Every Westmeath hurler and footballer who ever donned the maroon jersey has always been my hero. They represent me because of being a better man than I ever was.

Our Tailteann Cup football winners are a case in point. Blessed with an abundance of natural ability, coupled with a tremendous determination to succeed, each and every member of that squad has done their county proud. What perfect role models they are for the youth of our county.

When any one of those players speak, the people will listen; and it’s what two of those players have spoken about that occupies our thoughts today.

My two Westmeath special award All-Stars will have to be Ray Connellan and Luke Loughlin. The entire team has given us pleasure way beyond ‘it’s only a game’, but Ray and Luke may well have saved lives. Is there any greater calling than that?

Last week Luke Loughlin spoke honestly and courageously about his battle with drug and alcohol addiction. (Of course alcohol too is a drug) Luke said that through speaking out he hopes to help other similarly afflicted young people.

I think it is about a year ago that Ray Connellan appeared on the Late Late Show and revealed how he suffered from depression and experienced suicidal urges. Here again, the honesty and humility of a wonderful sportsman we only knew as that majestic mid-field Nordic style warrior, made for compelling viewing. He emphasised that help is available – always someone there to talk to, and I have no doubt but that his story has helped a lot of people. The country embraced Ray Connellan for his contribution.

One of the main reasons that I wrote, ‘If Ever a man Suffered’ in 2005 was the hope that somebody reading it would identify with my battle with alcoholism and seek help. The feed-back I received in that area showed that, thank God, that part of the book worked.

One out of every 12 drinkers is an alcoholic. It is a progressive illness, which can manifest itself from the very first drink, like me, or then again, the progression can take most of a lifetime before the problem becomes critical. One certainty is that the condition always gets worse – never better.

Most people think of the alcoholic as the guy sleeping in a doorway with a bottle of cheap wine tightly grasped in his hand. But this guy only makes up 2 per cent of alcoholics. The remainder go to work, have a home and a family, and appear to live normal lives. Alcoholism is the third highest killer disease in the world. The hardest part of combatting it is that we are always worse than we think we are!

Bernie Comaskey Books

Reading this will make some people feel uneasy … or as I would have done, move on quickly to the next page! The first step is to realise, and then admit, that you have a problem; ‘that your life has become unmanageable’.  From this stage the payback starts with an overwhelming surge of relief. You aren’t bad or weak; you just have a disease – and luckily, one that you yourself can do so much to put right. (But not on your own)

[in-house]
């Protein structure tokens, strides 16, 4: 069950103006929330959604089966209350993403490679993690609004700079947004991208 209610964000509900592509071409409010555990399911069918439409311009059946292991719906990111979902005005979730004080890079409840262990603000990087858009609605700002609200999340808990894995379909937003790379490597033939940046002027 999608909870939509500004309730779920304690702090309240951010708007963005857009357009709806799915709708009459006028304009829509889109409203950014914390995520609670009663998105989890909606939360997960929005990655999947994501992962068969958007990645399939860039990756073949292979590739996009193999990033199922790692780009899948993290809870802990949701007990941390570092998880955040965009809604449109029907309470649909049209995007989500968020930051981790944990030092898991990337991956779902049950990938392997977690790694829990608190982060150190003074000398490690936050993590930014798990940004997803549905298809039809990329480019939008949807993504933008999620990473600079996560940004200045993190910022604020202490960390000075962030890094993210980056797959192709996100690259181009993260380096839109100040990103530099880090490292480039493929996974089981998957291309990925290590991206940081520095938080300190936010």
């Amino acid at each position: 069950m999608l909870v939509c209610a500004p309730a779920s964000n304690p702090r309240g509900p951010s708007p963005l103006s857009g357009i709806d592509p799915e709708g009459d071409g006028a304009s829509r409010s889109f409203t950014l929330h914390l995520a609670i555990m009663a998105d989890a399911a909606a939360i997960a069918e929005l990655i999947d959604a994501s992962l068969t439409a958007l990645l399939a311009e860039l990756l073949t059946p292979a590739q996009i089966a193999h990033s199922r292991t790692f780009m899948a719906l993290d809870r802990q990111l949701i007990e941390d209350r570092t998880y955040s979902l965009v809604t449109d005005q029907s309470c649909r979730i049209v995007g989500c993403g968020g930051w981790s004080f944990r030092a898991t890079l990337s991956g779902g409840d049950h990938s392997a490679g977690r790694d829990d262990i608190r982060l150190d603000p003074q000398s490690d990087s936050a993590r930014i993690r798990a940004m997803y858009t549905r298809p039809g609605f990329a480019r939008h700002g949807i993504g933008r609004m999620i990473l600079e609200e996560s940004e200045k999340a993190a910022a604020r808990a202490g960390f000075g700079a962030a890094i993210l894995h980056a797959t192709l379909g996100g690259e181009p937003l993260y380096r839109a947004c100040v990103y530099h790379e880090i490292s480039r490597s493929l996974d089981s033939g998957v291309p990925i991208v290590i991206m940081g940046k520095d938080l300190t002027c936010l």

A lady doctor friend of mine took a slight offence when we were out in a group one night a couple of years back. I said that there is no other disease where the sufferer can do so much for his or her self, and the medical profession can do so little. I was right …

Let us repeat: Help is available – and it does work! Today there are 2 Million AA members contentedly sober in 180 countries worldwide.

We Irish have a name for indulging in copious alcohol consumption. It may surprise you therefore to learn that a recent study put us at only 7th in the world – with for example, Germany at number 6. I think it is down to how we drink it: Or as I often say about myself, ‘I drank it all together!’

I also wrote in a piece I was asked to do for a Westmeath Senior Hurling Final programme some years ago that one of the few regrets I have is that ‘I took a career break from my hurling to concentrate on my drinking career!’ I played hurling along with Luke Loughlin’s grandfather and how marvellous it is to see Luke back playing and hopefully gracing the fields with his silken skills for many years to come.

I hope that Ray Connellan and Luke Loughlin fully appreciate the difference that their brave decisions will continue to make for sufferers and their families. Very often the message doesn’t hit home right away; but a line, or something Ray or Luke said, pastes itself to the inner conscious and will come back out on the day it is needed most!

Don’t Forget

A fault which humbles a man is of more use to him than a good action which puffs him up.